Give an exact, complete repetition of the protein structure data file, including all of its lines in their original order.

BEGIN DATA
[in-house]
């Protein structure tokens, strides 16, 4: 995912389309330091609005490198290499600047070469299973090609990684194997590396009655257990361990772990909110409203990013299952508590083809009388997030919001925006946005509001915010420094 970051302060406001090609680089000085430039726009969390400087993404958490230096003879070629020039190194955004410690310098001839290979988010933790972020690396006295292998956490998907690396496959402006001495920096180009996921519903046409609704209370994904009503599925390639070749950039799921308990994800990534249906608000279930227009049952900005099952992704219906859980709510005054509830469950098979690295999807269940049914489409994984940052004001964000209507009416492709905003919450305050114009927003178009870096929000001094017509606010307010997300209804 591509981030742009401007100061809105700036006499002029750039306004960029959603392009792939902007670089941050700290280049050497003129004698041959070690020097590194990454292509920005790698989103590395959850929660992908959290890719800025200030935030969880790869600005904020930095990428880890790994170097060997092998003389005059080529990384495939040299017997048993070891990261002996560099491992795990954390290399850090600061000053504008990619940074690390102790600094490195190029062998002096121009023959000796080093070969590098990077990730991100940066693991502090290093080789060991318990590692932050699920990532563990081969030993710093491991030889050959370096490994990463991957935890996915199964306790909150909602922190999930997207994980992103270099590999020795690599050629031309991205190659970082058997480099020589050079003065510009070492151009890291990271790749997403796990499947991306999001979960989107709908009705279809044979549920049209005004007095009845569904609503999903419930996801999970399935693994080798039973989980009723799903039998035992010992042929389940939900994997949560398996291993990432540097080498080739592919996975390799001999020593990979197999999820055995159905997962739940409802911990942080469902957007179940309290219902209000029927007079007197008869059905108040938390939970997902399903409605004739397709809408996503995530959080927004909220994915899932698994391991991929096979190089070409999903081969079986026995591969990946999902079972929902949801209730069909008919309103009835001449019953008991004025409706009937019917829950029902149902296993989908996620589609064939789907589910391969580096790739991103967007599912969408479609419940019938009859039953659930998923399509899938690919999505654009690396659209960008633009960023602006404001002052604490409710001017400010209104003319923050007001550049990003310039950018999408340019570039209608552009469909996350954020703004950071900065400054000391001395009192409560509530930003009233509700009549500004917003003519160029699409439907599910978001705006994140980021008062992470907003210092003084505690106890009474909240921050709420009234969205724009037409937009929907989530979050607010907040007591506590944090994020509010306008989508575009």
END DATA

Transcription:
[in-house]
């Protein structure tokens, strides 16, 4: 995912389309330091609005490198290499600047070469299973090609990684194997590396009655257990361990772990909110409203990013299952508590083809009388997030919001925006946005509001915010420094 970051302060406001090609680089000085430039726009969390400087993404958490230096003879070629020039190194955004410690310098001839290979988010933790972020690396006295292998956490998907690396496959402006001495920096180009996921519903046409609704209370994904009503599925390639070749950039799921308990994800990534249906608000279930227009049952900005099952992704219906859980709510005054509830469950098979690295999807269940049914489409994984940052004001964000209507009416492709905003919450305050114009927003178009870096929000001094017509606010307010997300209804 591509981030742009401007100061809105700036006499002029750039306004960029959603392009792939902007670089941050700290280049050497003129004698041959070690020097590194990454292509920005790698989103590395959850929660992908959290890719800025200030935030969880790869600005904020930095990428880890790994170097060997092998003389005059080529990384495939040299017997048993070891990261002996560099491992795990954390290399850090600061000053504008990619940074690390102790600094490195190029062998002096121009023959000796080093070969590098990077990730991100940066693991502090290093080789060991318990590692932050699920990532563990081969030993710093491991030889050959370096490994990463991957935890996915199964306790909150909602922190999930997207994980992103270099590999020795690599050629031309991205190659970082058997480099020589050079003065510009070492151009890291990271790749997403796990499947991306999001979960989107709908009705279809044979549920049209005004007095009845569904609503999903419930996801999970399935693994080798039973989980009723799903039998035992010992042929389940939900994997949560398996291993990432540097080498080739592919996975390799001999020593990979197999999820055995159905997962739940409802911990942080469902957007179940309290219902209000029927007079007197008869059905108040938390939970997902399903409605004739397709809408996503995530959080927004909220994915899932698994391991991929096979190089070409999903081969079986026995591969990946999902079972929902949801209730069909008919309103009835001449019953008991004025409706009937019917829950029902149902296993989908996620589609064939789907589910391969580096790739991103967007599912969408479609419940019938009859039953659930998923399509899938690919999505654009690396659209960008633009960023602006404001002052604490409710001017400010209104003319923050007001550049990003310039950018999408340019570039209608552009469909996350954020703004950071900065400054000391001395009192409560509530930003009233509700009549500004917003003519160029699409439907599910978001705006994140980021008062992470907003210092003084505690106890009474909240921050709420009234969205724009037409937009929907989530979050607010907040007591506590944090994020509010306008989508575009």